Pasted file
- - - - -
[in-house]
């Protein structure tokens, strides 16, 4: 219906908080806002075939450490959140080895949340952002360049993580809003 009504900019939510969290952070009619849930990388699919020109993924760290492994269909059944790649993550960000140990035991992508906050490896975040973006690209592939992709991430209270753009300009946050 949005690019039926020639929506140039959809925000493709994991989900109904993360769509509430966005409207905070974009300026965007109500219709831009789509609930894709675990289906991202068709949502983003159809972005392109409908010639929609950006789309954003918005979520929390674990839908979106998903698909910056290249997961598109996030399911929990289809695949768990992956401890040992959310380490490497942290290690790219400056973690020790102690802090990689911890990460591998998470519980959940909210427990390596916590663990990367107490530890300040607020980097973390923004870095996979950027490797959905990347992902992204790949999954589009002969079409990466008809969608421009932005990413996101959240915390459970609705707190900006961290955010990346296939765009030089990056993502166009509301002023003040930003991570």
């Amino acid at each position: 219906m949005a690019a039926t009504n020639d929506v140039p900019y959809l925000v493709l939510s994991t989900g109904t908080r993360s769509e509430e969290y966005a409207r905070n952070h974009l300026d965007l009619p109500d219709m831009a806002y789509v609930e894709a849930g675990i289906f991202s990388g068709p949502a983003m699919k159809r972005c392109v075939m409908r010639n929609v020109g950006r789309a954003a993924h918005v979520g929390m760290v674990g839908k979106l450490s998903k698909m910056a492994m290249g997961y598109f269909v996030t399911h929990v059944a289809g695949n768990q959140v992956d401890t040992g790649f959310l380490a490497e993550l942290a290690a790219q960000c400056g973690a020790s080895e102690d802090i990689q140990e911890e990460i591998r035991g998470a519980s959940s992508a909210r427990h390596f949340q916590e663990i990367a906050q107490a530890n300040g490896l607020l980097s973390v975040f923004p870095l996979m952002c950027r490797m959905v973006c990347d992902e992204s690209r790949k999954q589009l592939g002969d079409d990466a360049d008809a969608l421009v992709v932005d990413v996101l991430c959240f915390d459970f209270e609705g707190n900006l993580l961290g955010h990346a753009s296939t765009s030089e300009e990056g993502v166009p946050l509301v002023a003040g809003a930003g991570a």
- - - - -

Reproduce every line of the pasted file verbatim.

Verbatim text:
[in-house]
């Protein structure tokens, strides 16, 4: 219906908080806002075939450490959140080895949340952002360049993580809003 009504900019939510969290952070009619849930990388699919020109993924760290492994269909059944790649993550960000140990035991992508906050490896975040973006690209592939992709991430209270753009300009946050 949005690019039926020639929506140039959809925000493709994991989900109904993360769509509430966005409207905070974009300026965007109500219709831009789509609930894709675990289906991202068709949502983003159809972005392109409908010639929609950006789309954003918005979520929390674990839908979106998903698909910056290249997961598109996030399911929990289809695949768990992956401890040992959310380490490497942290290690790219400056973690020790102690802090990689911890990460591998998470519980959940909210427990390596916590663990990367107490530890300040607020980097973390923004870095996979950027490797959905990347992902992204790949999954589009002969079409990466008809969608421009932005990413996101959240915390459970609705707190900006961290955010990346296939765009030089990056993502166009509301002023003040930003991570």
């Amino acid at each position: 219906m949005a690019a039926t009504n020639d929506v140039p900019y959809l925000v493709l939510s994991t989900g109904t908080r993360s769509e509430e969290y966005a409207r905070n952070h974009l300026d965007l009619p109500d219709m831009a806002y789509v609930e894709a849930g675990i289906f991202s990388g068709p949502a983003m699919k159809r972005c392109v075939m409908r010639n929609v020109g950006r789309a954003a993924h918005v979520g929390m760290v674990g839908k979106l450490s998903k698909m910056a492994m290249g997961y598109f269909v996030t399911h929990v059944a289809g695949n768990q959140v992956d401890t040992g790649f959310l380490a490497e993550l942290a290690a790219q960000c400056g973690a020790s080895e102690d802090i990689q140990e911890e990460i591998r035991g998470a519980s959940s992508a909210r427990h390596f949340q916590e663990i990367a906050q107490a530890n300040g490896l607020l980097s973390v975040f923004p870095l996979m952002c950027r490797m959905v973006c990347d992902e992204s690209r790949k999954q589009l592939g002969d079409d990466a360049d008809a969608l421009v992709v932005d990413v996101l991430c959240f915390d459970f209270e609705g707190n900006l993580l961290g955010h990346a753009s296939t765009s030089e300009e990056g993502v166009p946050l509301v002023a003040g809003a930003g991570a």